Quick review ~ good mileage. These last eight root position shapes, plus two inversions, should give you pretty good mileage over the course. These next two chords are 'inversions', voiced with the 7th of the chord as our lowest pitch, we create a third inversion / V 13 chord. Not quite so 'incomplete' this time as the root pitch is in the chord, top voice. Thee two are the same exact voicing, just two different shapes created from two different 'set' of four strings. Rockabilly and jump cats love these two colors, hands down essential. Ex. 7.

wiki ~ Rockabilly / Jump

That's trippy. Two different shapes exact same sound :)

Thirteen in action. Let's place the above shapes in spots we'd commonly find them in the music. Thinking musical style / context, the following ideas emerge.

Children's songs and Folk music. Probably 'hens teeth' to find these bigger shapes in these styles. The Six colortone is common of course, especially with songs in C major, as the open chord shape is accessible. Here is a Four / Five / One folk cadence ending up on C6. Example 8.

The blues. Blues chords of course need a blue / dominant 7th to start to capture the magic. When we combine this with 13, we gain a solid functioning blues tonic structure chord that supports a number of different approaches of blue melodies, i.e., blues rock, country blues, jazz etc. This next bluesy V 13 voicing is very common. Here we use it as a constant structure to cover the principle One / Four / Five / One chords of our blues. Example 9 with a boo boo chord symbol :( sorry.

Thumb pickers. Those of us that play fingerstyle get a wide open thumb shot at the bass note of this chord shape. So if you like to get a bass line going with your chords, this'll be a good chord to know.

Funk. Funk is a combination of rock and blues with a big wide 2 and 4 dance groove. Our 13th colortone plays a huge role as a sort of add on to our funky dominant 9th chord, which motors the bulk of the funk music of the 70's and onward. So we sound the the basic V9 chord then 'funk it up' with the added 13. Treble up your Strat and find a light pick :) "And dig that half step lead in ... " Example 10.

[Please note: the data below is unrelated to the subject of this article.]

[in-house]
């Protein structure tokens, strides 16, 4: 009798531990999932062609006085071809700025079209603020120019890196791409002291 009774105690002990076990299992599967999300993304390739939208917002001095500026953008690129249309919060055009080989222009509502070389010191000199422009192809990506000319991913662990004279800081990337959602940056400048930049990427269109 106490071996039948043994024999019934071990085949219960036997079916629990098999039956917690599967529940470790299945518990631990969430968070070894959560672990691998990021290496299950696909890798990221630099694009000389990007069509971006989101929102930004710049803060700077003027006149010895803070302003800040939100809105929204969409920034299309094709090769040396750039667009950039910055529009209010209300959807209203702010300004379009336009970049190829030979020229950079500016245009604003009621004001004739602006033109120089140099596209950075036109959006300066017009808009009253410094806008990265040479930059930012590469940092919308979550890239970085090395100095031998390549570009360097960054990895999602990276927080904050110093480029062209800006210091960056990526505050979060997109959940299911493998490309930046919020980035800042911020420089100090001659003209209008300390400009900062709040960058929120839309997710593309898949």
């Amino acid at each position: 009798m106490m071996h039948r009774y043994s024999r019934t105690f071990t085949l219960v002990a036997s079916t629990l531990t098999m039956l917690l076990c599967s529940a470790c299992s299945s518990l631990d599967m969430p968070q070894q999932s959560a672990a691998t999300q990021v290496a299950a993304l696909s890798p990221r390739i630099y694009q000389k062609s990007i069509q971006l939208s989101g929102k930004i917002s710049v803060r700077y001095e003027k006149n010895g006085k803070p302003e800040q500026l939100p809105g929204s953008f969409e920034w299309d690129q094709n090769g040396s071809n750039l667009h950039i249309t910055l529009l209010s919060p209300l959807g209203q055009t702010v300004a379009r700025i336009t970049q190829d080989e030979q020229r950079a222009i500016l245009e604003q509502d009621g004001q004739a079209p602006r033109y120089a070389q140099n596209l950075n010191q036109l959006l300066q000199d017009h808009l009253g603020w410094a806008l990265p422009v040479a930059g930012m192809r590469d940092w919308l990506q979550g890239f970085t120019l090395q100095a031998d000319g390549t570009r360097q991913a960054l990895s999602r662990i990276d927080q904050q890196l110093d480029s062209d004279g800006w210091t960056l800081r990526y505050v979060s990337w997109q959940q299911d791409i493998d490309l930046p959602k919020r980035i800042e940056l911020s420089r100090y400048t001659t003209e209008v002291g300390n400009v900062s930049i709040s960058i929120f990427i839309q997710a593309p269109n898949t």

Bossa Nova. In this next idea we use a tonic function 13th chord to set up the core bossa guitar pulse. And while our 13th is built into the chord, we have the option of alternating our bass with a root / Five motion, so common to the bossa / Latin grooves adored by the dancers. Example 11.

wiki ~ Bossa Nova

BeBop. In a bop direction ... and as the general nature of bop is faster tempos, our chords oftentimes need to slim down a bit to gain the necessary sleekness for making the changes. One secret in sounding this sleekness lives in our picking / strumming hand. One approach with jazz guitar is the patented four finger / four string / four pitch school of modern guitar. This 'four and four' combo is also 'three and three, or two and two, even one and one', as our music moves from chords toward single note melody lines.

As the Two / Five / One motion is the core cadential of bebop, here are two 'lighter' turnarounds created with movable V13 chord voicings. The idea of light here implies that we use chord inversions, and thinking we'll let the bass player do the heavy lifting of harmony root motion bass story line testimony. Example 12.

Sleeker yes? And a bit of quartile stacking to boot!

Straight Ahead. In what players term 'straight ahead' jazz, our voicings are oftentimes a combination of root position chords and their inversions, though either way and like blues chords, all have their 7th's and varied colortones. This next idea simply adds roots to the chords from our previous example. So the 'mix and match' process of these groups, with really any other chords, is in full force. Example 13.

Cool? A / B these last two examples back and forth to find the root pitches in the mix. Sing along if so inclined.

Minor modal fusion and beyond. We can find and use this next ii 9 / 13 chord voicing in many spots in jazz music, a bit in blues and pop too. It's a rather strong and sturdy chord and color, invoking a rather deep sense of minor, its longing and depth of heartfelt compassion. For emerging jazzers, performing compositions such as Trane's "Impressions", this minor 13th voicing would be a potential first choice to learn and enjoy. Example 14.

wiki ~ Impressions

Minor 13th chords / Dorian mode. Even from just the wee bit of music in this last idea, we gain a glimpse of the power of this minor 13 voicing and its strength in characterizing and capturing the emotional qualities of our Dorian mode. The Dorian grouping historically goes way back in our written records and was at the core of the modal jazz of the 1960's.

wiki ~ modal jazz

Review and beyond. The colortone we call Thirteen is at its core theory just a major Six plus an octave up from our root pitch. While mostly a jazz color, the 13th finds its way into the blues and pop music. Loved by the rockabilly crowd, the V7 / 13 is the jump chord of choice in this local universe.

Broad yet somewhat restive due to its perch atop our diatonic arpeggio, Thirteen sits and is the transition point between our major and minor tonal environments. As a minor tonic color, adding the Thirteen atop a 7th or a 9th colortone, brings forth the depth of our Dorian mode, that ancient grouping and color that lives in our DNA.

wiki ~ jump blues